Puerto Rico 1898

Author: Fernando Picó
Publisher: Markus Wiener Pub
ISBN:
Format: PDF, Docs
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Pic 's (U. of Puerto Rico) text was originally published in Spanish in 1987, as one of several works written in the late-1990s marking the centennial of the Spanish-American-Cuban War of 1898 and its consequences for Puerto Rico. When the U.S. invaded Puerto Rico in 1898, the country was seriously divided by social conflicts; the invasion gave rise

Puerto Rican Women s History New Perspectives

Author: Felix Matos-Rodriguez
Publisher: Routledge
ISBN: 1317461606
Format: PDF, ePub, Docs
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A survey of the topics in gender and history of Puerto Rican women. Organized chronologically and covering the 19th and 20th centuries, it deal with issues of slavery, emancipation, wage work, women and politics, women's suffrage, industrialization, migration and Puerto Rican women in New York.

Puerto Rico

Author: Jorge Duany
Publisher: Oxford University Press
ISBN: 0190648724
Format: PDF, Docs
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Acquired by the United States from Spain in 1898, Puerto Rico has a peculiar status among Latin American and Caribbean countries. As a Commonwealth, the island enjoys limited autonomy over local matters, but the U.S. has dominated it militarily, politically, and economically for much of its recent history. Though they are U.S. citizens, Puerto Ricans do not have their own voting representatives in Congress and cannot vote in presidential elections (although they are able to participate in the primaries). The island's status is a topic of perennial debate, both within and beyond its shores. In recent months its colossal public debt has sparked an economic crisis that has catapulted it onto the national stage and intensified the exodus to the U.S., bringing to the fore many of the unresolved remnants of its colonial history. Puerto Rico: What Everyone Needs to Know® provides a succinct, authoritative introduction to the Island's rich history, culture, politics, and economy. The book begins with a historical overview of Puerto Rico during the Spanish colonial period (1493-1898). It then focuses on the first five decades of the U.S. colonial regime, particularly its efforts to control local, political, and economic institutions as well as to "Americanize" the Island's culture and language. Jorge Duany delves into the demographic, economic, political, and cultural features of contemporary Puerto Rico-the inner workings of the Commonwealth government and the island's relationship to the United States. Lastly, the book explores the massive population displacement that has characterized Puerto Rico since the mid-20th century. Despite their ongoing colonial dilemma, Jorge Duany argues that Puerto Ricans display a strong national identity as a Spanish-speaking, Afro-Hispanic-Caribbean nation. While a popular tourist destination, few beyond its shores are familiar with its complex history and diverse culture. Duany takes on the task of educating readers on the most important facets of the unique, troubled, but much beloved isla del encanto.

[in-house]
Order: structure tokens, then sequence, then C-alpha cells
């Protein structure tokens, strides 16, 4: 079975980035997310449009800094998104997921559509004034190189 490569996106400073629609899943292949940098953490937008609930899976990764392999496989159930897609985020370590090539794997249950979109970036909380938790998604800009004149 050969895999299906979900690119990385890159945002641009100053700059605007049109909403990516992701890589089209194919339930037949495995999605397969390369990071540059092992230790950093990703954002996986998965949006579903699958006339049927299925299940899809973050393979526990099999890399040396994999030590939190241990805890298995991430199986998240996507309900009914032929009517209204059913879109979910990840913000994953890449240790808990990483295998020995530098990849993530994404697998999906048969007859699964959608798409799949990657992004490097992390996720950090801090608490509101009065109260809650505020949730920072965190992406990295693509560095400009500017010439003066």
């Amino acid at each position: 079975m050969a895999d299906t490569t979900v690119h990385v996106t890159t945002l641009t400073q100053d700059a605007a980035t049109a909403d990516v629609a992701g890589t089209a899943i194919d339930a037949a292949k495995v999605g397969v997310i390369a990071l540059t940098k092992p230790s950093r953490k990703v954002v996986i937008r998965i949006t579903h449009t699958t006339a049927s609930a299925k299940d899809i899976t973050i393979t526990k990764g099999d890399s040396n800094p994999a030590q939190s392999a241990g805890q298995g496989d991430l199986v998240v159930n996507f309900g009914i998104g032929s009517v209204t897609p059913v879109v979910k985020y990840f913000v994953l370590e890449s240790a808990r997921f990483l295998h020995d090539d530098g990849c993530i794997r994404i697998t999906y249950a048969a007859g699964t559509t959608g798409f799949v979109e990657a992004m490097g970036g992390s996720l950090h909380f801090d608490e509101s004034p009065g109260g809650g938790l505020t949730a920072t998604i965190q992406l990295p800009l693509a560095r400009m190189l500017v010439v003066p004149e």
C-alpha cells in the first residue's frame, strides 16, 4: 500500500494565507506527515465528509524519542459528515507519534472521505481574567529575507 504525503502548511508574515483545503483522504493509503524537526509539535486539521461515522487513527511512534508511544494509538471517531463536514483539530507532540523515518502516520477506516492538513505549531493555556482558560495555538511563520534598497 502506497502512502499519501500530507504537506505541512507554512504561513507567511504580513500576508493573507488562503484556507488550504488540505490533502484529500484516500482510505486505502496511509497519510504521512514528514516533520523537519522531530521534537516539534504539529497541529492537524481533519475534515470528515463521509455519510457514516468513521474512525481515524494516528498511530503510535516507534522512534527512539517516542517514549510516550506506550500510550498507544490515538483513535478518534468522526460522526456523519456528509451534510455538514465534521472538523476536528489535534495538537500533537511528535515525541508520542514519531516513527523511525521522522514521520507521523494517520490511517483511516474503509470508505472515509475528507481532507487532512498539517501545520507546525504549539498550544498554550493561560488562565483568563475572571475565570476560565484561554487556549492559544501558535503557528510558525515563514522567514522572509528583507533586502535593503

War Against All Puerto Ricans

Author: Nelson Denis
Publisher: Nation Books
ISBN: 1568585012
Format: PDF
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In 1950, after over fifty years of military occupation and colonial rule, the Nationalist Party of Puerto Rico staged an unsuccessful armed insurrection against the United States. Violence swept through the island: assassins were sent to kill President Harry Truman, gunfights roared in eight towns, police stations and post offices were burned down. In order to suppress this uprising, the US Army deployed thousands of troops and bombarded two towns, marking the first time in history that the US government bombed its own citizens. Nelson A. Denis tells this powerful story through the controversial life of Pedro Albizu Campos, who served as the president of the Nationalist Party. A lawyer, chemical engineer, and the first Puerto Rican to graduate from Harvard Law School, Albizu Campos was imprisoned for twenty-five years and died under mysterious circumstances. By tracing his life and death, Denis shows how the journey of Albizu Campos is part of a larger story of Puerto Rico and US colonialism. Through oral histories, personal interviews, eyewitness accounts, congressional testimony, and recently declassified FBI files, War Against All Puerto Ricans tells the story of a forgotten revolution and its context in Puerto Rico’s history, from the US invasion in 1898 to the modern-day struggle for self-determination. Denis provides an unflinching account of the gunfights, prison riots, political intrigue, FBI and CIA covert activity, and mass hysteria that accompanied this tumultuous period in Puerto Rican history.